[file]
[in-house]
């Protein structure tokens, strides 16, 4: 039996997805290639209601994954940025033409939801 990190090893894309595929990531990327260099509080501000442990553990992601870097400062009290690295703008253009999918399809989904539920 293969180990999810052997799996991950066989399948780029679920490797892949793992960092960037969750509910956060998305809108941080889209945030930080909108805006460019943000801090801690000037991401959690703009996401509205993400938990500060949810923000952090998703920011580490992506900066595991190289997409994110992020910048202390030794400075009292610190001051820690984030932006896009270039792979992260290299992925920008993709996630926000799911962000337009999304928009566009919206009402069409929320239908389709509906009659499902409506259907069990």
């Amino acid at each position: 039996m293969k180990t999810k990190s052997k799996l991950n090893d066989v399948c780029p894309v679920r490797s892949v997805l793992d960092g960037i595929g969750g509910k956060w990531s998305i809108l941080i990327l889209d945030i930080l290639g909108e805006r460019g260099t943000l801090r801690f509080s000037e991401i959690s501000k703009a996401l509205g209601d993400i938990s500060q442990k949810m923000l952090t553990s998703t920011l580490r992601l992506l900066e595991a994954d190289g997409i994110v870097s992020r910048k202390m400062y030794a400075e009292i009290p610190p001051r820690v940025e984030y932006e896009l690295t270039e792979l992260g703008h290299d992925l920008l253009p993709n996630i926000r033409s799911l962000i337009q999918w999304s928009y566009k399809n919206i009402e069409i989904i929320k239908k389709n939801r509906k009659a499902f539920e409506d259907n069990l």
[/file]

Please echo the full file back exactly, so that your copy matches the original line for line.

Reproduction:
[in-house]
């Protein structure tokens, strides 16, 4: 039996997805290639209601994954940025033409939801 990190090893894309595929990531990327260099509080501000442990553990992601870097400062009290690295703008253009999918399809989904539920 293969180990999810052997799996991950066989399948780029679920490797892949793992960092960037969750509910956060998305809108941080889209945030930080909108805006460019943000801090801690000037991401959690703009996401509205993400938990500060949810923000952090998703920011580490992506900066595991190289997409994110992020910048202390030794400075009292610190001051820690984030932006896009270039792979992260290299992925920008993709996630926000799911962000337009999304928009566009919206009402069409929320239908389709509906009659499902409506259907069990």
């Amino acid at each position: 039996m293969k180990t999810k990190s052997k799996l991950n090893d066989v399948c780029p894309v679920r490797s892949v997805l793992d960092g960037i595929g969750g509910k956060w990531s998305i809108l941080i990327l889209d945030i930080l290639g909108e805006r460019g260099t943000l801090r801690f509080s000037e991401i959690s501000k703009a996401l509205g209601d993400i938990s500060q442990k949810m923000l952090t553990s998703t920011l580490r992601l992506l900066e595991a994954d190289g997409i994110v870097s992020r910048k202390m400062y030794a400075e009292i009290p610190p001051r820690v940025e984030y932006e896009l690295t270039e792979l992260g703008h290299d992925l920008l253009p993709n996630i926000r033409s799911l962000i337009q999918w999304s928009y566009k399809n919206i009402e069409i989904i929320k239908k389709n939801r509906k009659a499902f539920e409506d259907n069990l």